Watch a video about it here: http://youtu.be/5NyUf_Kn6Pg

Electric Grid Neutral buildings reduce CO2 emissions resulting from the generation of electricity by the nation’s electric grid. CO2 (carbon dioxide) is a greenhouse gas that contributes to global climate change.

Rossi’s precedent-setting achievement earned it a top-level “Platinum” Honda Environmental Leadership Award, reserved for dealers who verifiably reduce their net grid electricity use to zero (Electric Grid Neutral) or achieve LEED[2] certification. Through a combination of energy efficiency measures and on-site solar energy, the dealership reduced its annual grid electricity consumption by approximately 321,000 kWh and annual CO2 output by approximately 341,000 lbs.

How Rossi Honda Did It
In 2012, Rossi installed a 223kW solar PV system that generated 90 percent of its total electricity consumption from solar energy. In March 2013 Rossi replaced the metal halide lamps on its parking lot light poles with LED lamps, reducing its energy consumption by 22 percent. After the lighting upgrade, the solar PV system now generates over 100% of the dealership’s annual electricity use, achieving Rossi’s goal of Electric Grid Neutral.

The local electric utility invoices Rossi Honda the difference between its electricity consumed and electricity generated by the dealer’s photovoltaic solar system. Ron Rossi, the dealership’s owner, saw a steep decrease in the electricity he consumed from the utility, and a corresponding steep decrease on his utility bills.

The Challenge of “Greening” Auto Dealers
Automobile dealers have unique energy use characteristics that are different from other typical commercial or industrial energy users. Abundant parking lot and interior lighting, an auto service and repair operation, and an on-site car wash are all common features that can contribute to high energy demand.

Honda, which launched its U.S. “Green Dealer” program in 2012, has developed a measurable and verifiable system to help its dealers achieve significant reductions in energy use and cut their CO2 emissions. The voluntary program has three successive target levels – Silver, Gold and Platinum – that allow dealers to develop incremental improvement strategies.

To achieve the entry-level Silver award, dealers must achieve a 10 percent minimum reduction in total energy use. The Gold level award requires dealers to reduce their energy use by 30 percent or more. To date, 200 dealers have enrolled in the program, and 28 have earned an award.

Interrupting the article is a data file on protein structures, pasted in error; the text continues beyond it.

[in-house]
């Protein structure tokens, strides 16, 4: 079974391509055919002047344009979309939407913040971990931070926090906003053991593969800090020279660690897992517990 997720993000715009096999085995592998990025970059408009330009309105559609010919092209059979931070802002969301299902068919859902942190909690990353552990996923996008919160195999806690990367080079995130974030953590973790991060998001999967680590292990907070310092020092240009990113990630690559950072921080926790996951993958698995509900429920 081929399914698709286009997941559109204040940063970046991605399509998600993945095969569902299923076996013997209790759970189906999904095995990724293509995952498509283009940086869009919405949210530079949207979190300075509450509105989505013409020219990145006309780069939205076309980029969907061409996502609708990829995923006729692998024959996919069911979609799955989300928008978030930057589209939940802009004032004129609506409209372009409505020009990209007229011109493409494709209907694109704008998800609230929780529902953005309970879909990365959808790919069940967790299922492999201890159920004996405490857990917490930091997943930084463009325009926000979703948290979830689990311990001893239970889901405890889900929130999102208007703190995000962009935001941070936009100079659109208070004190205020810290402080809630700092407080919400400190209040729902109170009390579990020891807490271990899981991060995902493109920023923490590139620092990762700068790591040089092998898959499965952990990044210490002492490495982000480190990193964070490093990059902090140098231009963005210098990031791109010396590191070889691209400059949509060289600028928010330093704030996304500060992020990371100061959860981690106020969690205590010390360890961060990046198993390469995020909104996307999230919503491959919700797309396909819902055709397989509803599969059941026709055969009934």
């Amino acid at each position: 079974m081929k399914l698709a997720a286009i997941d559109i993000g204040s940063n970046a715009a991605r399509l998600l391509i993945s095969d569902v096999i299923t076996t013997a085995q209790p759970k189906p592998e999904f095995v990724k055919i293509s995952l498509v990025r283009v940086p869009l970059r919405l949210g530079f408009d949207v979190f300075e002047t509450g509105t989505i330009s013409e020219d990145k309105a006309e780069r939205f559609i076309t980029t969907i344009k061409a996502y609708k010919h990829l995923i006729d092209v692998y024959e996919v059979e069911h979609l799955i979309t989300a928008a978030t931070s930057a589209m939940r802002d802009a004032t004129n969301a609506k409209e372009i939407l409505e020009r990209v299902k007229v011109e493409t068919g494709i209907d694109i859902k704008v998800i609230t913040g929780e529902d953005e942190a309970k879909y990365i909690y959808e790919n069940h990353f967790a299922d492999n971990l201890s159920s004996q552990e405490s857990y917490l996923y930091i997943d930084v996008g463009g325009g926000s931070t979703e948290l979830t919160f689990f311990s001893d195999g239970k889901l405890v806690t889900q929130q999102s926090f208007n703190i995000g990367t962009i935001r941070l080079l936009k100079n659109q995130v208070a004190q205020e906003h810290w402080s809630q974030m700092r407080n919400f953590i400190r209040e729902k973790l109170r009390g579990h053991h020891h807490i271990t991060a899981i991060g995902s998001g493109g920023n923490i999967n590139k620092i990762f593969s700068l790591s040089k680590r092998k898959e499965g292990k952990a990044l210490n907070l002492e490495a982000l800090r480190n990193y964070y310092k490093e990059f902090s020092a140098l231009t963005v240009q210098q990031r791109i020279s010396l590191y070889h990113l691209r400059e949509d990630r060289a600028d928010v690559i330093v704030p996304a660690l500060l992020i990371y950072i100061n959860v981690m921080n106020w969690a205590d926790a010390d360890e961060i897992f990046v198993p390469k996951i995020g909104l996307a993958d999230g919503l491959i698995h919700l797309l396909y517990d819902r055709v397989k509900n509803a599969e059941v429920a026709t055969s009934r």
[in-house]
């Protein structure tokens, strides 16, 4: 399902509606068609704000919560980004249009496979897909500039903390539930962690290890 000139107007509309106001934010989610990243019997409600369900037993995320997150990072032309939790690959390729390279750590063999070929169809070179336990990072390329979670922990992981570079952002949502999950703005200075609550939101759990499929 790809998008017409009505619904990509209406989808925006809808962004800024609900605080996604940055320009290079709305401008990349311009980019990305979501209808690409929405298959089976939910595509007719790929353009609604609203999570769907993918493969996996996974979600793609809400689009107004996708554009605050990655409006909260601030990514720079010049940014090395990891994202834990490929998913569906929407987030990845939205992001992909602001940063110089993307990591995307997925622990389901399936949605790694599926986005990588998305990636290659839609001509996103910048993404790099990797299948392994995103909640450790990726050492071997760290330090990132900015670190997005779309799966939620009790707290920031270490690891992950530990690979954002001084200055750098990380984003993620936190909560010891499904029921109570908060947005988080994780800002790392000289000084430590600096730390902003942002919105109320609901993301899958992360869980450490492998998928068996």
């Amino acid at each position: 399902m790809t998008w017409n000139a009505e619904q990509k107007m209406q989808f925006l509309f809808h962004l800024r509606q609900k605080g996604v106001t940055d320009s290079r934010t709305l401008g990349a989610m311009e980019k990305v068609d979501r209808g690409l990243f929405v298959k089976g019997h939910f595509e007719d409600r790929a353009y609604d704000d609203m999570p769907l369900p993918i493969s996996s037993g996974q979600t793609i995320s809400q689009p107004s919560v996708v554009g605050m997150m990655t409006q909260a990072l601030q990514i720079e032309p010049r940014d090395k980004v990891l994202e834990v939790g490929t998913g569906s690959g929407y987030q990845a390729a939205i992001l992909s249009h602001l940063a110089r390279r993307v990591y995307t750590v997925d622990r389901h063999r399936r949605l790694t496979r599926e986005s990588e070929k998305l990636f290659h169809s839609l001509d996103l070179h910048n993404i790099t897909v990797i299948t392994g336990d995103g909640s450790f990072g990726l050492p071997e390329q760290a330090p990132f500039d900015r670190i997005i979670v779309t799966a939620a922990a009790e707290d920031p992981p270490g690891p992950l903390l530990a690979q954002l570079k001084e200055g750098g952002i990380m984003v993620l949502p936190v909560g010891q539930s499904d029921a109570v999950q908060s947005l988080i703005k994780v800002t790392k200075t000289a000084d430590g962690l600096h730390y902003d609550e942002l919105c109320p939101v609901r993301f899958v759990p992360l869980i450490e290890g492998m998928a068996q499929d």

Rossi is the first Electric Grid Neutral Honda dealer in the country and the fourth to earn the highest level Platinum Environmental Leadership Award from Honda.

Honda Environmental Leadership
Over the past three decades, Honda has been working to reduce the environmental impact of its products, manufacturing and logistics operations, and facilities in North America. These initiatives are reported annually in the company’s North American Environmental Report. Expanding its environmental initiatives to its dealer body is the logical next step in the company’s effort to reduce waste, energy use and CO2 emissions across the full spectrum of its operations and throughout the lifecycle of Honda and Acura products, including at the point of sale.

In 2006, Honda became the first automaker to announce voluntary CO2 emissions reduction targets for its global fleet of automobile, power sports and power equipment products and its global network of manufacturing plants. Today, the company is striving for even greater reductions in CO2 emissions that contribute to global climate change, while also working to minimize waste, water use and the total environmental footprint of its operations worldwide.

Executive Quotes
“Rossi Honda has pioneered a new era for automobile dealers in which they too can be environmental leaders,” said Steven Center, vice president of American Honda Motor Co., Inc., in charge of the company’s Environmental Business Development Office. “By virtually eliminating CO2 from the consumption of electricity and saving money in the process, Rossi has created a path that other dealers can follow.”

“By becoming the first Electric Grid Neutral dealer in the nation, we want to demonstrate that even automobile dealers, which are big energy consumers, can take a leadership role in being environmentally responsible businesses, and save money at the same time,” said Ron Rossi, owner of Rossi Honda. “We encourage all dealers to join us in this effort.”

Honda on Cutting Edge of V2G Technology

Honda is partnering up with the University of Delaware to pioneer something that seems more futuristic than hydrogen fuel cell technology, something you may never even have heard of yet: vehicle to grid, or V2G.

Basically the idea is similar to that of homes that use solar power; any excess energy that is produced and is not used by the home can be sold to the energy company and the homeowner paid for that energy. With this experimental V2G technology, hybrid/electric cars would plug into a grid that would allow stored up, unused battery energy to go back into the grid and be used to charge other vehicles.

According to this article on Torquenews.com, “Your Accord plug in or FCEV(if it has plug -in capacity) will reverse -flow excess battery storage capacity back into the power grid via a controller developed through the UD’s Center for Carbon Free Integration. You can read about the program here. Assuming that electric car production reaches critical mass in the not too distant future, this energy swap will be critical in maintaining grid-flow during peak energy usage hours. And that’s a big if.